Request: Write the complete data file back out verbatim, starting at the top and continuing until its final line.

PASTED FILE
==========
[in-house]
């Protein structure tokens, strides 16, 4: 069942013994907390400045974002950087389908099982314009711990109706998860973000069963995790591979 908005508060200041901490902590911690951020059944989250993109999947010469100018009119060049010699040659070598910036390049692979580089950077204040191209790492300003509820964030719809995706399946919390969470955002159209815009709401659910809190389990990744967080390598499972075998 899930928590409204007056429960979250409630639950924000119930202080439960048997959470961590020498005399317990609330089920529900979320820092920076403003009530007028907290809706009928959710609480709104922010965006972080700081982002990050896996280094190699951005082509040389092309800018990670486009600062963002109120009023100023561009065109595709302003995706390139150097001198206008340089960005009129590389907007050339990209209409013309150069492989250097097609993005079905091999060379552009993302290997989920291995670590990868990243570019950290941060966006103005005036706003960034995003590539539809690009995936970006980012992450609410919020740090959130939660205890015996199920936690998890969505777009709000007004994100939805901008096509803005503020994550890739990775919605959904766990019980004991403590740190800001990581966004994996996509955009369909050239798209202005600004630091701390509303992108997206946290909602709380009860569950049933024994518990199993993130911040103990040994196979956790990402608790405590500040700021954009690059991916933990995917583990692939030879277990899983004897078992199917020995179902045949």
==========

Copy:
[in-house]
């Protein structure tokens, strides 16, 4: 069942013994907390400045974002950087389908099982314009711990109706998860973000069963995790591979 908005508060200041901490902590911690951020059944989250993109999947010469100018009119060049010699040659070598910036390049692979580089950077204040191209790492300003509820964030719809995706399946919390969470955002159209815009709401659910809190389990990744967080390598499972075998 899930928590409204007056429960979250409630639950924000119930202080439960048997959470961590020498005399317990609330089920529900979320820092920076403003009530007028907290809706009928959710609480709104922010965006972080700081982002990050896996280094190699951005082509040389092309800018990670486009600062963002109120009023100023561009065109595709302003995706390139150097001198206008340089960005009129590389907007050339990209209409013309150069492989250097097609993005079905091999060379552009993302290997989920291995670590990868990243570019950290941060966006103005005036706003960034995003590539539809690009995936970006980012992450609410919020740090959130939660205890015996199920936690998890969505777009709000007004994100939805901008096509803005503020994550890739990775919605959904766990019980004991403590740190800001990581966004994996996509955009369909050239798209202005600004630091701390509303992108997206946290909602709380009860569950049933024994518990199993993130911040103990040994196979956790990402608790405590500040700021954009690059991916933990995917583990692939030879277990899983004897078992199917020995179902045949």